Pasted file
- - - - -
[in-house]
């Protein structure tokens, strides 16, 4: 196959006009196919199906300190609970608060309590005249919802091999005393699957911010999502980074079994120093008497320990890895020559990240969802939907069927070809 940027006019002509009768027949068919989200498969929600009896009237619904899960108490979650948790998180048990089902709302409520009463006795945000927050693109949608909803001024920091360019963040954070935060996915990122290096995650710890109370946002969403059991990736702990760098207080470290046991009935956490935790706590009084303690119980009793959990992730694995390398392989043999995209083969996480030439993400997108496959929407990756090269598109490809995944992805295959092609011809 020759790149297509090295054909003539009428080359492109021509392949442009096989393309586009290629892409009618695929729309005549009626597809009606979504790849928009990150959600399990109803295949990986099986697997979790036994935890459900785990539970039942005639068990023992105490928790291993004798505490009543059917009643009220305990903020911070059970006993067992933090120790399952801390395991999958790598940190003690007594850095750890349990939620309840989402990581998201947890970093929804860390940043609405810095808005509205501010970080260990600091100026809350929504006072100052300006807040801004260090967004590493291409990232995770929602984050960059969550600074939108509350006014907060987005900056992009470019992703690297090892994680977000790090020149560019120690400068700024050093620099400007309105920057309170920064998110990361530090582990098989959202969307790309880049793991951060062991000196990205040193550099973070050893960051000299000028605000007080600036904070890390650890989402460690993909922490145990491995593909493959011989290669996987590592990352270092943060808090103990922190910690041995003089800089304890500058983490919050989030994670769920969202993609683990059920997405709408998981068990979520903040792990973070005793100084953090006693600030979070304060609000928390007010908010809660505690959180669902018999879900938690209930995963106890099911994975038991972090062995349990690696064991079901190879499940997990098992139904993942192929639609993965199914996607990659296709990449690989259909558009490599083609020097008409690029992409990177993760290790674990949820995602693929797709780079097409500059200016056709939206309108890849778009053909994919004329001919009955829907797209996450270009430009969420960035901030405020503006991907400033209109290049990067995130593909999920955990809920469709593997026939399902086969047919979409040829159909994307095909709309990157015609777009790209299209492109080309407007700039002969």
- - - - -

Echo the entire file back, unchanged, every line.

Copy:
[in-house]
């Protein structure tokens, strides 16, 4: 196959006009196919199906300190609970608060309590005249919802091999005393699957911010999502980074079994120093008497320990890895020559990240969802939907069927070809 940027006019002509009768027949068919989200498969929600009896009237619904899960108490979650948790998180048990089902709302409520009463006795945000927050693109949608909803001024920091360019963040954070935060996915990122290096995650710890109370946002969403059991990736702990760098207080470290046991009935956490935790706590009084303690119980009793959990992730694995390398392989043999995209083969996480030439993400997108496959929407990756090269598109490809995944992805295959092609011809 020759790149297509090295054909003539009428080359492109021509392949442009096989393309586009290629892409009618695929729309005549009626597809009606979504790849928009990150959600399990109803295949990986099986697997979790036994935890459900785990539970039942005639068990023992105490928790291993004798505490009543059917009643009220305990903020911070059970006993067992933090120790399952801390395991999958790598940190003690007594850095750890349990939620309840989402990581998201947890970093929804860390940043609405810095808005509205501010970080260990600091100026809350929504006072100052300006807040801004260090967004590493291409990232995770929602984050960059969550600074939108509350006014907060987005900056992009470019992703690297090892994680977000790090020149560019120690400068700024050093620099400007309105920057309170920064998110990361530090582990098989959202969307790309880049793991951060062991000196990205040193550099973070050893960051000299000028605000007080600036904070890390650890989402460690993909922490145990491995593909493959011989290669996987590592990352270092943060808090103990922190910690041995003089800089304890500058983490919050989030994670769920969202993609683990059920997405709408998981068990979520903040792990973070005793100084953090006693600030979070304060609000928390007010908010809660505690959180669902018999879900938690209930995963106890099911994975038991972090062995349990690696064991079901190879499940997990098992139904993942192929639609993965199914996607990659296709990449690989259909558009490599083609020097008409690029992409990177993760290790674990949820995602693929797709780079097409500059200016056709939206309108890849778009053909994919004329001919009955829907797209996450270009430009969420960035901030405020503006991907400033209109290049990067995130593909999920955990809920469709593997026939399902086969047919979409040829159909994307095909709309990157015609777009790209299209492109080309407007700039002969």